"The underground comix of Kim Deitch were stiff in comparison to the pneumatic babes of Robert Crumb, or lubricious pirates n' dykes of S. Clay Wilson, yet somehow held their own in his long narratives...."
punk rock and trailer parks
reviewed by mike mosher
Sometimes stiff is good. Al Feldstein, later senior editor at MAD, was probably the stiffest of the EC Comics artists, yet the two staring faces of the hero's two-headed mutant child that climax's Feldstein's "Child of Tomorrow" sticks in the mind. The underground comix of Kim Deitch were stiff in comparison to the pneumatic babes of Robert Crumb, or lubricious pirates n' dykes of S. Clay Wilson, yet somehow held their own in his long narratives. Sometimes Derf's "The City" panel cartoons were drawn so stiff, they looked like Mayan glyphs that commented on 1990s politics and culture. But how will stiffness play in longer form?
A character in this graphic novel even wears a Stiff Records t-shirt, the London label that brought us Ian Dury, Elvis Costello, Nick Lowe and others. Yet it's their contemporaries Klaus Nomi, Wendy O. Williams, and the Ramones who appear in this rich narrative along with Dury; they all played The Bank, Akron, Ohio's Punk rock club, where some crucial events in Derf's story are set. The rambunctious story rolls along smoothly, and tales like the theatrical Nomi asking a kid from the school marching band to give him his band uniform spats, then wearing them onstage, are simply too good not to be true. In fact, all the anecdotes of chance encounters, sexy cougars or surprising choices in partners are observed with the kind of details that indicate they were experienced by the author/artist, or told to him by someone close and trusted.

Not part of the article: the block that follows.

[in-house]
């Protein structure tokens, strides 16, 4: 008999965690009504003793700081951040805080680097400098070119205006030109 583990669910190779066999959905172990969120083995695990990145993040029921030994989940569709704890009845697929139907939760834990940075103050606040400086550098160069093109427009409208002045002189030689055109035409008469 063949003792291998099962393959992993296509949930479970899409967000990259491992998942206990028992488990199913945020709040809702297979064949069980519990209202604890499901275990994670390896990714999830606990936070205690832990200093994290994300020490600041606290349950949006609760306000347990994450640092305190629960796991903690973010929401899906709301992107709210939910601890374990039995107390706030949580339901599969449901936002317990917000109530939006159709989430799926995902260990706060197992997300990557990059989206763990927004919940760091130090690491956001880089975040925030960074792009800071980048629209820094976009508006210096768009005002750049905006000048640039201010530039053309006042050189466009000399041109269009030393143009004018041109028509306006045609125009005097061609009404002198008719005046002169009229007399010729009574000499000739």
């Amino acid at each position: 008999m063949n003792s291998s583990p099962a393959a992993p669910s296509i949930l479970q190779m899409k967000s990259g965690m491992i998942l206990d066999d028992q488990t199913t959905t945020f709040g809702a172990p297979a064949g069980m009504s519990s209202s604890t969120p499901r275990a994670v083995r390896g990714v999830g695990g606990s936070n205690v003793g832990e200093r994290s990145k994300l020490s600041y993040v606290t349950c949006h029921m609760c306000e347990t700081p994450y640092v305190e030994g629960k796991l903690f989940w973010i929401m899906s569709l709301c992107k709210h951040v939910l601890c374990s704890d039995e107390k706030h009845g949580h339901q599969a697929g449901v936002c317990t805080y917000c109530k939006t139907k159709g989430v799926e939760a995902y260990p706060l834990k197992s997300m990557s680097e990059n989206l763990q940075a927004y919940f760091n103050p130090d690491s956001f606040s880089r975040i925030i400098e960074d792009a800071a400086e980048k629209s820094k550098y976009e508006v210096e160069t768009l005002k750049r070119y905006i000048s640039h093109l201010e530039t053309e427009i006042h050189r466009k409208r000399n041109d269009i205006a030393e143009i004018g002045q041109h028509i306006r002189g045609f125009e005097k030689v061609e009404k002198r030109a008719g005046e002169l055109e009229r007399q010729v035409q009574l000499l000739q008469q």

The generally likeable central character, Otto Pizcock, aka The Baron, is a combination both dorky and savvy, nerd and hip. Like a real teenager, he's unpredictable. He struggles to get through high school, plays trombone in the marching band, pursues women-or glimpses of them-and is excited by the new Punk rock that's sweeping the industrial midwest. This is the age of Lester Bangs, who also puts in a droll appearance.
When this reviewer saw the movie "Dazed and Confused", another tale of teenage culture decades past (in the mid-1970s, while Punk Rock and Trailer Parks is set in 1980), the violence of the high school was the most striking and discordant thing. The Baron encounters bullies in the halls of his school and nighttime streets, but often doesn't bother with them, saving his own surprising fighting skills to defend smaller kids, like the pregnant, fundamentalist Christian girl Becky.
Maybe this is all fiction, but I work from the assumption here that these episodes are all rooted in the real, and true to their time and place. Punk Rock and Trailer Parks has proven that stiff and squiggly-Derf's drawing style-is an appropriate vehicle for carrying his well-written rustbelt rock memories of three decades ago. For perhaps stiff and squiggly is apt description of memory itself.